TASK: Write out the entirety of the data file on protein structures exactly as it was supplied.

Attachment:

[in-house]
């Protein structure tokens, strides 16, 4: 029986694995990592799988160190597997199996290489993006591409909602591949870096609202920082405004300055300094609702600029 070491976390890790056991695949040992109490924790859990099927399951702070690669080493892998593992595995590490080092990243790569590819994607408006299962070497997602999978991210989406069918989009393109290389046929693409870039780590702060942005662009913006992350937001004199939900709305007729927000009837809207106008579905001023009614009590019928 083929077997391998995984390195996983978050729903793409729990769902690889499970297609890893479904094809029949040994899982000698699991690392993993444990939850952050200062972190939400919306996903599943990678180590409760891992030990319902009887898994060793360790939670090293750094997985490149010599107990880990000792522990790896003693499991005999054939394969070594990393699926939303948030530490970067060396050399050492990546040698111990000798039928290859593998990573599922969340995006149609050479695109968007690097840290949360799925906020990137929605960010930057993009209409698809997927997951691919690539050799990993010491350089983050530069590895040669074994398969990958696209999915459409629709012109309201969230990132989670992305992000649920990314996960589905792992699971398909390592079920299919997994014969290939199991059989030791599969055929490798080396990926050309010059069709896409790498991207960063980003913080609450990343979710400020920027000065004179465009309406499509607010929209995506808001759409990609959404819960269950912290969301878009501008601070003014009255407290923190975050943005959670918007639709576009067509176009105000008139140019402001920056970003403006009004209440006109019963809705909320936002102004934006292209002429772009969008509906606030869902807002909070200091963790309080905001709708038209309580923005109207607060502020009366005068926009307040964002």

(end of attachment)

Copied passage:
[in-house]
């Protein structure tokens, strides 16, 4: 029986694995990592799988160190597997199996290489993006591409909602591949870096609202920082405004300055300094609702600029 070491976390890790056991695949040992109490924790859990099927399951702070690669080493892998593992595995590490080092990243790569590819994607408006299962070497997602999978991210989406069918989009393109290389046929693409870039780590702060942005662009913006992350937001004199939900709305007729927000009837809207106008579905001023009614009590019928 083929077997391998995984390195996983978050729903793409729990769902690889499970297609890893479904094809029949040994899982000698699991690392993993444990939850952050200062972190939400919306996903599943990678180590409760891992030990319902009887898994060793360790939670090293750094997985490149010599107990880990000792522990790896003693499991005999054939394969070594990393699926939303948030530490970067060396050399050492990546040698111990000798039928290859593998990573599922969340995006149609050479695109968007690097840290949360799925906020990137929605960010930057993009209409698809997927997951691919690539050799990993010491350089983050530069590895040669074994398969990958696209999915459409629709012109309201969230990132989670992305992000649920990314996960589905792992699971398909390592079920299919997994014969290939199991059989030791599969055929490798080396990926050309010059069709896409790498991207960063980003913080609450990343979710400020920027000065004179465009309406499509607010929209995506808001759409990609959404819960269950912290969301878009501008601070003014009255407290923190975050943005959670918007639709576009067509176009105000008139140019402001920056970003403006009004209440006109019963809705909320936002102004934006292209002429772009969008509906606030869902807002909070200091963790309080905001709708038209309580923005109207607060502020009366005068926009307040964002």